Accident and emergency patients could be being put at risk by the need to meet the government's four-hour waiting target, senior doctors claim.
The doctors say they want a lower target
Half the casualty units in England told the British Medical Association pressure to meet targets meant patients were moved inappropriately.
Some 40% also admitted patients were discharged from A&E before they had been properly assessed or stabilised.
But the government said the survey painted a "distorted picture".
The government had set down a target which said that, by the end of December last year, 97% of patients should be seen, treated and discharged from A&E within four hours of being admitted.
Half failed to meet the target.
The government has said that by March this year an extra 1% should be seen within that time.
Prime Minister Tony Blair has agreed that the four hour target may be too rigid but insisted it had helped promote improvements in "pretty ghastly" A&E units.
He said: "Most people would say the accident and emergency departments today are a lot better than they were.
"We feel, and maybe we are wrong, that one way we've managed to do that is by setting a clear target.
"But maybe we need to look at how we have sufficient flexibility in the targets."
One hundred and sixty-three of England's 200 casualty units responded to the BMA's survey.
Many said the four-hour target had improved care for A&E patients, and welcomed the focus on emergency care.
But 27% said care of seriously ill or injured patients was compromised by pressure to meet the target.
Eighteen percent said patients were "admitted" to A&E instead of to a ward so they could be counted as being transferred.
However, 90% of A&E consultants said that they backed the four-hour target, but believed it had been set too high.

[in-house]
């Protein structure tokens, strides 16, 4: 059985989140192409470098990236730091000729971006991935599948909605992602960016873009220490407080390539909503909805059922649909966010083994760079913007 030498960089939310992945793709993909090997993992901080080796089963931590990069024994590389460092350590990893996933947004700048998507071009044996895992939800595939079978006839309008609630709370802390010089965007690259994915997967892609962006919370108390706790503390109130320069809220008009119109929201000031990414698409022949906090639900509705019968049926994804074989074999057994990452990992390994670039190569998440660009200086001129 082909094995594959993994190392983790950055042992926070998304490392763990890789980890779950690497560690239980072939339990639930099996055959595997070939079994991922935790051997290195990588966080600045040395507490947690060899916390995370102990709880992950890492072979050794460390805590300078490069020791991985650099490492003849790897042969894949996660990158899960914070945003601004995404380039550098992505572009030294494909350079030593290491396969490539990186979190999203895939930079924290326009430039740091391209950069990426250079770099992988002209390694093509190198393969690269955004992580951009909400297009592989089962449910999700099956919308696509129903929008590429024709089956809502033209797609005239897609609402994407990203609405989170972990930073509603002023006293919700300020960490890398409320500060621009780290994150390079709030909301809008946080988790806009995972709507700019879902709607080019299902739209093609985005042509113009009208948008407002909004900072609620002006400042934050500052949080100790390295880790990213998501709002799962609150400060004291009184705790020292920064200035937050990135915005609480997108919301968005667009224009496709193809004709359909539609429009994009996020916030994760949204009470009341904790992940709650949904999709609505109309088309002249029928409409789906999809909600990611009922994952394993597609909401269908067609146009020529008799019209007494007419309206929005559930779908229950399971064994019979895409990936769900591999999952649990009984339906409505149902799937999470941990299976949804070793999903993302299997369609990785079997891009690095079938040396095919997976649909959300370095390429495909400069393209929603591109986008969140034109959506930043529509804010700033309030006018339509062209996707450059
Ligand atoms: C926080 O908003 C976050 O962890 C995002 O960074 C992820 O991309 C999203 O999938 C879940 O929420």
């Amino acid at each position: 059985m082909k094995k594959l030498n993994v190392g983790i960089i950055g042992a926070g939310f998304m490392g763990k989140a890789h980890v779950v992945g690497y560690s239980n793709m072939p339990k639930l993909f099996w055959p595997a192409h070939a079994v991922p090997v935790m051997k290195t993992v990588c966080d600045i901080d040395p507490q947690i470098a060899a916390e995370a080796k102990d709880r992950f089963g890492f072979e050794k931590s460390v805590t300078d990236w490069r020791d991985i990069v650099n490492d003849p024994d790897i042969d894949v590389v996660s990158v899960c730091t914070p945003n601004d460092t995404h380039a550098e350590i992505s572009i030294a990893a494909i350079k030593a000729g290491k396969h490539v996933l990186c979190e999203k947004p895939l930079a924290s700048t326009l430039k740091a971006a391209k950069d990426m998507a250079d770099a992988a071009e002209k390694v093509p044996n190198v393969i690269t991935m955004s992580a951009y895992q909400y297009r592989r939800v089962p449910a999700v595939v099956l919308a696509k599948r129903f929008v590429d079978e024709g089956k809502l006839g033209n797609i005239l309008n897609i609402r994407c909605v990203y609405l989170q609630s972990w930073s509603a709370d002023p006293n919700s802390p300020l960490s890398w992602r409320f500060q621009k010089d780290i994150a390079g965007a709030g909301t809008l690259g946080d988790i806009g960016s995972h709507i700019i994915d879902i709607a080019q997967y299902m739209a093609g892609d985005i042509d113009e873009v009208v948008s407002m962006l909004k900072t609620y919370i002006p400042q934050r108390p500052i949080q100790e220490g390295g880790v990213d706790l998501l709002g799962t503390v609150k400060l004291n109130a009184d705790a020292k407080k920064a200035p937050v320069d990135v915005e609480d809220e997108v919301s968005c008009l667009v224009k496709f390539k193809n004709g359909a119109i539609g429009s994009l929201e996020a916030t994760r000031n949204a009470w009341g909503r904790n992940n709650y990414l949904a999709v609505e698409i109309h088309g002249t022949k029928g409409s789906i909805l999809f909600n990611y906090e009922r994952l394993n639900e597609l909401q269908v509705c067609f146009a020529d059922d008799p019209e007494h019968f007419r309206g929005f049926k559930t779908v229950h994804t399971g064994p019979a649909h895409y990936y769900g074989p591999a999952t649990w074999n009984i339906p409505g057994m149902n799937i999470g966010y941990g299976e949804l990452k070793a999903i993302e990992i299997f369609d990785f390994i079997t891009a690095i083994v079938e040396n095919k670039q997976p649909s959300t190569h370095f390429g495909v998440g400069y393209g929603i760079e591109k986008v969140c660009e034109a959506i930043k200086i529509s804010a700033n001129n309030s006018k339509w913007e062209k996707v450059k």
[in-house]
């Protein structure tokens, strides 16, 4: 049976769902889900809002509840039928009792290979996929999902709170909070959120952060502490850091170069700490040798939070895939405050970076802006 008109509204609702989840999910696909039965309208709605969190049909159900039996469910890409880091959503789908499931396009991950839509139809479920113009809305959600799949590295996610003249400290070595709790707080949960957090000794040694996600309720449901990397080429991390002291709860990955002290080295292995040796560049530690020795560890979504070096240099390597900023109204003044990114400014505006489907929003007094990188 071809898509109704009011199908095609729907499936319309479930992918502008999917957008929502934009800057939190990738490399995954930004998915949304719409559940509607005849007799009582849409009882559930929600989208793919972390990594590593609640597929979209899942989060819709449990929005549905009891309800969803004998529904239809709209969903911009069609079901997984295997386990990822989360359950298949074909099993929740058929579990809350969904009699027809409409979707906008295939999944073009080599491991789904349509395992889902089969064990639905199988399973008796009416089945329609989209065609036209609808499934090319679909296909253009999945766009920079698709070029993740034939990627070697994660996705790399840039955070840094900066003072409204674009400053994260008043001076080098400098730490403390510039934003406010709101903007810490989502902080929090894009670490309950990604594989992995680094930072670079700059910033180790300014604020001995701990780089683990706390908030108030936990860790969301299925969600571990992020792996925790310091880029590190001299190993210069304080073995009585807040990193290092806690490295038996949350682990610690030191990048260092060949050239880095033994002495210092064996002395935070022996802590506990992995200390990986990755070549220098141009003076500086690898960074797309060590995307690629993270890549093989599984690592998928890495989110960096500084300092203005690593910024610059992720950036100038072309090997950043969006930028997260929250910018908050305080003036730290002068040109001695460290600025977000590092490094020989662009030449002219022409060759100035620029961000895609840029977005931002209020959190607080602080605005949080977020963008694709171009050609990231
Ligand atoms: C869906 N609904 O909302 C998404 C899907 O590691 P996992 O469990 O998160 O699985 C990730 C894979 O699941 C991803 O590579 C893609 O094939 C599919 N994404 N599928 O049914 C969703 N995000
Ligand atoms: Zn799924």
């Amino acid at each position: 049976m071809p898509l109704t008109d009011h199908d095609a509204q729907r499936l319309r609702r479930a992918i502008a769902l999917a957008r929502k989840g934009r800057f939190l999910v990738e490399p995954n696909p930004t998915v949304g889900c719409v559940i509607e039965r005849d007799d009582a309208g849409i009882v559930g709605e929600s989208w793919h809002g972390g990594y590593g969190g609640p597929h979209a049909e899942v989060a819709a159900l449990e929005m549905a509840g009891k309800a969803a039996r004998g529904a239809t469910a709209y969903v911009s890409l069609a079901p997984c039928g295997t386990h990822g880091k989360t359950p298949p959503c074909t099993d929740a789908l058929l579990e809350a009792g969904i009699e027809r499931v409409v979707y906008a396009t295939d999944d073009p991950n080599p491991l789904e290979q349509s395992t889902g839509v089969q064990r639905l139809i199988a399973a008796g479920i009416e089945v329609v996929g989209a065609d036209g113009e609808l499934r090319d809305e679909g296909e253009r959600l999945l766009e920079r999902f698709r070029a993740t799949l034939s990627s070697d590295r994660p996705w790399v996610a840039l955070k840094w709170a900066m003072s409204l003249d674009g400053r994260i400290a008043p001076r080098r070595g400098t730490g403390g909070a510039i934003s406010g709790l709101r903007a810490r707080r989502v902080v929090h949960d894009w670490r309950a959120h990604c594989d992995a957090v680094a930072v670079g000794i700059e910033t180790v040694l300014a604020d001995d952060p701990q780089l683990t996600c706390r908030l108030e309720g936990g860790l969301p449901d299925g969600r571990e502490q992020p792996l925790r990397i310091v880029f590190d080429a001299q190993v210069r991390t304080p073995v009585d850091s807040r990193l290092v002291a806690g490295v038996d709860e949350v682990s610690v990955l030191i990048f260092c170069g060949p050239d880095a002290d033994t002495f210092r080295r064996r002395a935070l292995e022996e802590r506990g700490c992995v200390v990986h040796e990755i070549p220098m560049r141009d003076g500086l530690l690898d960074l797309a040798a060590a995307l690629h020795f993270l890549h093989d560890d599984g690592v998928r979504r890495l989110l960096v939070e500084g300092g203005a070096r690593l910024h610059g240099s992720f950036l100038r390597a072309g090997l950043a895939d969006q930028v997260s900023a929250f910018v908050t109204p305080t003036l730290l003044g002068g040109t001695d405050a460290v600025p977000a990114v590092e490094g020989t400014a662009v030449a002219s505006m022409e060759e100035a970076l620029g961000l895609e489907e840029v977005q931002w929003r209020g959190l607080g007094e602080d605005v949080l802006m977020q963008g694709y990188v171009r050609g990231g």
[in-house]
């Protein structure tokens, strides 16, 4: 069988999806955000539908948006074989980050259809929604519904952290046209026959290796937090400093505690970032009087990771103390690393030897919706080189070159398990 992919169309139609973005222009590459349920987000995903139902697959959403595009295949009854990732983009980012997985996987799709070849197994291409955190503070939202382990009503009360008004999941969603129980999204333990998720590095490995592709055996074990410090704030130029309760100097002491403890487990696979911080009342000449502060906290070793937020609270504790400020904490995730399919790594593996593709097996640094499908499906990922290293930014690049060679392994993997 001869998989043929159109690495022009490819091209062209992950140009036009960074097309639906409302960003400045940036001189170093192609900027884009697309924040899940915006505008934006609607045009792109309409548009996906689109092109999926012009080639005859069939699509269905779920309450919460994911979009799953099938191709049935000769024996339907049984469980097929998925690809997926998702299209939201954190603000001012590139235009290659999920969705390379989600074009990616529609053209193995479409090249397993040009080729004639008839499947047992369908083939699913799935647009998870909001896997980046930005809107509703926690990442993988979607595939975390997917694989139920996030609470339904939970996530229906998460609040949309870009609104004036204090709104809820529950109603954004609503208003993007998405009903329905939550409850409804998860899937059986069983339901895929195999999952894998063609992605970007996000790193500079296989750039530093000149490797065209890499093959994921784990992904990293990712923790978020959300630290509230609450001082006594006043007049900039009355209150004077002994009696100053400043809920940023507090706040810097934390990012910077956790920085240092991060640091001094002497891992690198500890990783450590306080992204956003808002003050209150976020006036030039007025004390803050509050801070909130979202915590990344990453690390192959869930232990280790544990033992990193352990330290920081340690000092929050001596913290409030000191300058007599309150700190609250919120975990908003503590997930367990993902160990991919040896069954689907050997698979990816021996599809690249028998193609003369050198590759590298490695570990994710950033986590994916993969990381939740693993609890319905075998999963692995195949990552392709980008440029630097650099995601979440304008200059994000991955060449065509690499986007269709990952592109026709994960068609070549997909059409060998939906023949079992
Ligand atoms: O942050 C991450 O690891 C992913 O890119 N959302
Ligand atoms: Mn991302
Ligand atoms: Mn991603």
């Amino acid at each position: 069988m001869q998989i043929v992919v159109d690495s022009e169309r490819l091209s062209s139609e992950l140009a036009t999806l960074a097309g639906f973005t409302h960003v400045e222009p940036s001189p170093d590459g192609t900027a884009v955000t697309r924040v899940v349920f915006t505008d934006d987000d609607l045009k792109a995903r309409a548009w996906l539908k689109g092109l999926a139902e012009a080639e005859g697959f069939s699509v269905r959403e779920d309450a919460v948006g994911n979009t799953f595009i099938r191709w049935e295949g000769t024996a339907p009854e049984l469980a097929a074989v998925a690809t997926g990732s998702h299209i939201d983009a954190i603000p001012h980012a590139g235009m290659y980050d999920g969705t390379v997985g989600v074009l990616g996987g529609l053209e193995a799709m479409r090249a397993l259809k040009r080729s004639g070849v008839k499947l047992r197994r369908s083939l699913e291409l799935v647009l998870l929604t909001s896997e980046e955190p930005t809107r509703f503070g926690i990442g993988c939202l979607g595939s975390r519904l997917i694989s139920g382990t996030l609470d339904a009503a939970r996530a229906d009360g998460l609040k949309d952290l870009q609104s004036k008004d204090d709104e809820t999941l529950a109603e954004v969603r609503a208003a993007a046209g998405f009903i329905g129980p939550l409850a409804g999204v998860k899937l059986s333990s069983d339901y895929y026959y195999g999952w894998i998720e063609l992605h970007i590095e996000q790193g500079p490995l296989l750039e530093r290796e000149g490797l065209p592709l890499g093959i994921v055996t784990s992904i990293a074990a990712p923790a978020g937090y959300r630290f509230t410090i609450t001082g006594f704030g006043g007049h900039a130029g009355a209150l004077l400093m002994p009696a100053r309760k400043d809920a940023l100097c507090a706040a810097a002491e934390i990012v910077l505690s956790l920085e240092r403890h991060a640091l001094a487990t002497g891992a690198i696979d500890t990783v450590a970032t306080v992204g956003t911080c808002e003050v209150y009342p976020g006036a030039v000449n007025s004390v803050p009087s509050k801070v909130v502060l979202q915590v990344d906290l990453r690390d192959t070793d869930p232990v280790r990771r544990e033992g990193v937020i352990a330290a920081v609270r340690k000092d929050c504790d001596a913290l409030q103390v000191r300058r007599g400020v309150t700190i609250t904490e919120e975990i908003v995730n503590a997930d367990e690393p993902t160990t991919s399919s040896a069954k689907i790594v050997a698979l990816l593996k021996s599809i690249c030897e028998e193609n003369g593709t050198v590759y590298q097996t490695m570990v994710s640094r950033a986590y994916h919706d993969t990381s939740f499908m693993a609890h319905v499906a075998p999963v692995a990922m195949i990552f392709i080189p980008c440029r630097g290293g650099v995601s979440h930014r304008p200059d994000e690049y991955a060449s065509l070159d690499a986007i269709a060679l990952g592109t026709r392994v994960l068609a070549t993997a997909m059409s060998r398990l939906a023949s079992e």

They said a lower target of 95% would give doctors the ability to allow those patients who need to be in casualty for longer than four hours to do so, without coming under pressure to move them from managers.
Donald MacKechnie, chairman of the BMA's A&E committee, said: "It is absolutely right that patients visiting A&E are seen and treated as quickly as possible but not if staff are being forced to make inappropriate decisions and patient care is any way compromised."
He added: "I am appalled to hear that some A&E staff are being put under intolerable pressure, even bullied, by their trusts as they attempt to treat and discharge patients within four hours."
The honorary secretary of the British Association of Emergency Medicine, Steve McCabe said while many patients would agree A&E has improved, there is a percentage of patients whose care is jeopardised.
"I have heard of examples of patients who have deteriorated because of pressure to reach targets and moving them out of the department.
"And some patients may have died as a result. I don't think there's any question about that."
Health Minister John Hutton said: "This BMA survey gives a deliberately distorted picture of the changes that have taken place in A&E Departments. NHS patients tell us that A&E is better than ever."
He said any doctor with a genuine concern about patient care or fiddling of figures had a clinical duty to speak to trust managers, their Strategic Health Authority or the Department of Health.
Mr Hutton added: "To date we have received no formal complaints."
Shadow Health Secretary Andrew Lansley said: "Time and again we have warned the government that the waiting list targets would distort clinical judgements and put patients at risk.
"The government have never listened."